An opinion by the Office of Attorney General on the legality of the Ministry of Justice’s “Cross Training and Rotation Policy” for law enforcement officers says the policy is “within the scope of authority granted to the ROP in dealing with its employees.”
Furthermore, it says the Bureau of Public Safety employees cannot challenge this policy in court and that “ROP’s legal exposure is likely low.”
Vice President and Minister of Justice Uduch Sengebau-Senior had issued a directive ordering chiefs of the divisions under the Bureau of Public Safety to rotate between different divisions, serving six months as chief of an assigned bureau. The policy was for the purpose of “cross-training and developing institutional capacity and flexibility.”
“I have been vindicated,” expressed Vice President Uduch Sengebau-Senior in response to the legal opinion. Vice President and Minister of Justice Uduch Sengebau-Senior had pushback from most of the directors on the policy.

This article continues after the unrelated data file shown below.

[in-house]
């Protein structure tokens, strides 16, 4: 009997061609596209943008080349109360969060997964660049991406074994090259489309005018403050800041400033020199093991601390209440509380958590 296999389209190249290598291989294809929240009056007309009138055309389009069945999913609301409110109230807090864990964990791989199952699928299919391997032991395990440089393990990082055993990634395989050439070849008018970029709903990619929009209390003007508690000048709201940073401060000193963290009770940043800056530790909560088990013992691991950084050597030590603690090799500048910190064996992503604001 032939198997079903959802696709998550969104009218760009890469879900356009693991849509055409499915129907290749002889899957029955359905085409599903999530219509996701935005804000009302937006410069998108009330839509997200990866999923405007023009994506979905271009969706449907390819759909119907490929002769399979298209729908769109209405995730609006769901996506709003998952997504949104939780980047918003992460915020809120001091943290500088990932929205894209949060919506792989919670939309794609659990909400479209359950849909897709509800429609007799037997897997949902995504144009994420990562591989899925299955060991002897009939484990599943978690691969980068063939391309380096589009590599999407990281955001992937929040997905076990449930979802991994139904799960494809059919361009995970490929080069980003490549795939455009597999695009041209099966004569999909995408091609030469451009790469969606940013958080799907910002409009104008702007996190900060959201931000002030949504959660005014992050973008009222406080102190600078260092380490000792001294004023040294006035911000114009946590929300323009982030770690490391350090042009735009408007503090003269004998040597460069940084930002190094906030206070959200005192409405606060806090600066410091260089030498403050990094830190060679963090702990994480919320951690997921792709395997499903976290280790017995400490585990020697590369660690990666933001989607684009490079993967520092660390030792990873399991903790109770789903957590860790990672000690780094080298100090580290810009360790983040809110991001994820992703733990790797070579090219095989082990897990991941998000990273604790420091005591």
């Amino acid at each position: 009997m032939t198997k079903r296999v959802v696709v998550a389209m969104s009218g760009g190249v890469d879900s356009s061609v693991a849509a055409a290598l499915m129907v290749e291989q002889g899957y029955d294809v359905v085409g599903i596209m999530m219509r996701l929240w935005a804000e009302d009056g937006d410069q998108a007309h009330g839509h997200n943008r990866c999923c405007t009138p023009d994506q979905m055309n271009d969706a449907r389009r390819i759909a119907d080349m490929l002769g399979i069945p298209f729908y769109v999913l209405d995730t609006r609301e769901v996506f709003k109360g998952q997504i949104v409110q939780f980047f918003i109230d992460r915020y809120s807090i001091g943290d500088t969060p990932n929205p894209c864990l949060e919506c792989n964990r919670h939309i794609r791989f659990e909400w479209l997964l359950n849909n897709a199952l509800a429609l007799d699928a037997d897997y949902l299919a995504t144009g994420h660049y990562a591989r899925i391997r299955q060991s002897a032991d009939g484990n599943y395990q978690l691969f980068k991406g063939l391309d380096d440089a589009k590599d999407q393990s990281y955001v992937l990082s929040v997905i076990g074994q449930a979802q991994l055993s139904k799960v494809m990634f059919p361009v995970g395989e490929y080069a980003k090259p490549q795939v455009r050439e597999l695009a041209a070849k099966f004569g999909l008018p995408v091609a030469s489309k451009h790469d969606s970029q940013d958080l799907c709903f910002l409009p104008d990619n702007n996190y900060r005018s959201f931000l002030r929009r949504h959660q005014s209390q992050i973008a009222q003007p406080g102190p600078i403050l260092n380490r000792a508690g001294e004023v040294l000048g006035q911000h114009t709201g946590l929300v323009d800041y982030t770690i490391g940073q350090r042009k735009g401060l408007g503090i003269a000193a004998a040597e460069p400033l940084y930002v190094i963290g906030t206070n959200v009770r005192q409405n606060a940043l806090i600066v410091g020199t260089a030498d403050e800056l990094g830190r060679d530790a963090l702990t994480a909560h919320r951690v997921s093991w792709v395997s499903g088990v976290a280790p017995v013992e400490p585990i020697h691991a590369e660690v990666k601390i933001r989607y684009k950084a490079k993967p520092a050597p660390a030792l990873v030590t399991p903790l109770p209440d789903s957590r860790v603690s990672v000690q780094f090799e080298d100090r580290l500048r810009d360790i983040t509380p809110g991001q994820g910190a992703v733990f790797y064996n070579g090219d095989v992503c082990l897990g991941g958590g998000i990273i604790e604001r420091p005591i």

The Office of the Attorney issued its legal opinion on the MOJ’s Administrative Directive No. 2023-001 after being requested to do so on March 27, 2023.
During the Ministry of Justice’s oversight hearing with the Senate, the Vice President Senior and the chiefs who testified were questioned on the policy. Does the policy violate the Public Service System Act (PSSA) and Public Service System Rules and Regulations (PSSRR)?
Questions presented to the Attorney General were whether the duty rotation qualified as a “transfer” and whether the Minister of Justice had the authority to transfer. In addition, was there a vacancy that allowed for the transfer of BPS employees, and if the policy was unlawful, do the employees have ground to sue the Ministry of Justice?
The Office of the Attorney General said rotation might qualify as a transfer, but given the specific description as training-related, it may not be. Transfers are authorized under the law. Where the law allows for transfers to fill a vacancy, OAG cites that a rotation process creates vacancies. Lastly, OAG clearly states that “an employee cannot challenge a transfer within the Public Service System except as a means to …attack a suspension, demotion or dismissal.”